There are a number of frameworks that have been used to classify the different gender theories. E.g Connell (1993, 41-65) uses, ‘extrinsic’ and ‘intrinsic’ to classify theories. The frameworks make it appear that the dominant academic theory has moved in stages from (1) favouring a biological imperative orientation to (2) a socially contracted one, to (3) a socially constructed one and now to (4) a more holistic one. I will use the framework that Howard and Hollander (1997) have used as a base to explain and discus some of the gender theories. Ie. Essentialist Theory, Socialisation Theory, Social Construction Theory, and Post-structural Theory.

Essentialist theories suggest that ‘natural’ things like sex, genetics, hormones and brain organisation determine gender (Weiten, 1989, 464), (Howard and Holland, 1987, 153). These theories neglect to account for the interaction of cultural and structural influences and of human agency. They tend to equate gender with sex.

In Socialisation Theory gender differences have environmental origins and are mainly the result of socialisation via the three main processes of ‘operant conditioning’, ‘observational learning’, and ‘self socialisation’ (Weiten, 1989, 465-7). They suggest that children actively learn through observation of role models and the reinforcements of powerful ‘others’ to classify themselves as male or female and to further value the characteristics and behaviours associated with their sex. Families, schools and media are considered to be the three most influential sources of gender socialisation. These theories do not explain the structural and physiological influences, nor why people develop ideological positions contrary to the significant others in their environment. They do explain some gendered behaviour. E.g. A number of mothers excuse what could be called anti-social behaviour on the grounds that it is ‘real boy behaviour’, when boys are preschoolers. The community is not so pleased with similar behaviours when the boys get a little older.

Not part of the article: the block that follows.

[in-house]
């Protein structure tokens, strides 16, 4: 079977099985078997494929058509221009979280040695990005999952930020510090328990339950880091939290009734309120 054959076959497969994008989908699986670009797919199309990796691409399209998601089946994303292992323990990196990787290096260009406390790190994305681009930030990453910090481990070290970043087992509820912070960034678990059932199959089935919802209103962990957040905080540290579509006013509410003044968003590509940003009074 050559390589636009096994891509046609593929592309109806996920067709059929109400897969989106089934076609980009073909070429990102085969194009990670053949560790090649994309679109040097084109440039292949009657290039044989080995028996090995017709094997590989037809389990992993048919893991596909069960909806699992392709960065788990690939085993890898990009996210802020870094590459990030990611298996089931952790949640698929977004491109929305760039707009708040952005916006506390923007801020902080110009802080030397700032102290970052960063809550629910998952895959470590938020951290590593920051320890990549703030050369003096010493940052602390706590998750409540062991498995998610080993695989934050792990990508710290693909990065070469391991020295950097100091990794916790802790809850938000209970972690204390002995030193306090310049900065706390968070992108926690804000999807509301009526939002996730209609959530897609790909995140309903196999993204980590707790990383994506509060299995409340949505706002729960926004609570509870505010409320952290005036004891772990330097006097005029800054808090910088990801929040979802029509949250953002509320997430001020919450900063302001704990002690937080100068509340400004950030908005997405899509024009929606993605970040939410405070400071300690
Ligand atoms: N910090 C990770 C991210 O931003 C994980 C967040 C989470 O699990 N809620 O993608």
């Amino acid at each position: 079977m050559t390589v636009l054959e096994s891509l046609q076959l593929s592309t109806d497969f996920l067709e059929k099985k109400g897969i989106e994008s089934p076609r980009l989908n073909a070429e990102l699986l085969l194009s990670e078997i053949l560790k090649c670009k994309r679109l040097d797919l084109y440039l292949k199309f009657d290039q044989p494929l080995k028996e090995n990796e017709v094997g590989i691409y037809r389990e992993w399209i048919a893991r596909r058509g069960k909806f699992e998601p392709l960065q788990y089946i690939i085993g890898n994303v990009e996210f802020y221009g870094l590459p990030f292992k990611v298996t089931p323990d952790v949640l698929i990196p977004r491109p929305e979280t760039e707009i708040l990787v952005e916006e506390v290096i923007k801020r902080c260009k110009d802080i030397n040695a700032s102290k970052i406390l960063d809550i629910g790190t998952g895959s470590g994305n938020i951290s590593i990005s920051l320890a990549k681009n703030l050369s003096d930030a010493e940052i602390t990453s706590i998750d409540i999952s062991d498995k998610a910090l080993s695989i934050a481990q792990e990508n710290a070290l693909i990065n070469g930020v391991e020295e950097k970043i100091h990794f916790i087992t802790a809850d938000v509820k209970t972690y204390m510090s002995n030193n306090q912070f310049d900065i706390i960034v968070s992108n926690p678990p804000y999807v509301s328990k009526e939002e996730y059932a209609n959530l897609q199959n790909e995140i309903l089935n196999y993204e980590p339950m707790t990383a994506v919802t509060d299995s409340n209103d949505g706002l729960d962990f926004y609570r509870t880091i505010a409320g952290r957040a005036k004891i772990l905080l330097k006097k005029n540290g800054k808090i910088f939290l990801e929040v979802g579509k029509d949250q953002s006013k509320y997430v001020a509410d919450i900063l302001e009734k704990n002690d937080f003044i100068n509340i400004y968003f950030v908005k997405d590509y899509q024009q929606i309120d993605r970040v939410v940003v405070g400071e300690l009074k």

Social Constructionists theorise that gender is constructed by individuals through their actions. It sees the influence of the positions people have in social structures, character, cognition, and resources as deterministic but neglects to include the effects of human agency.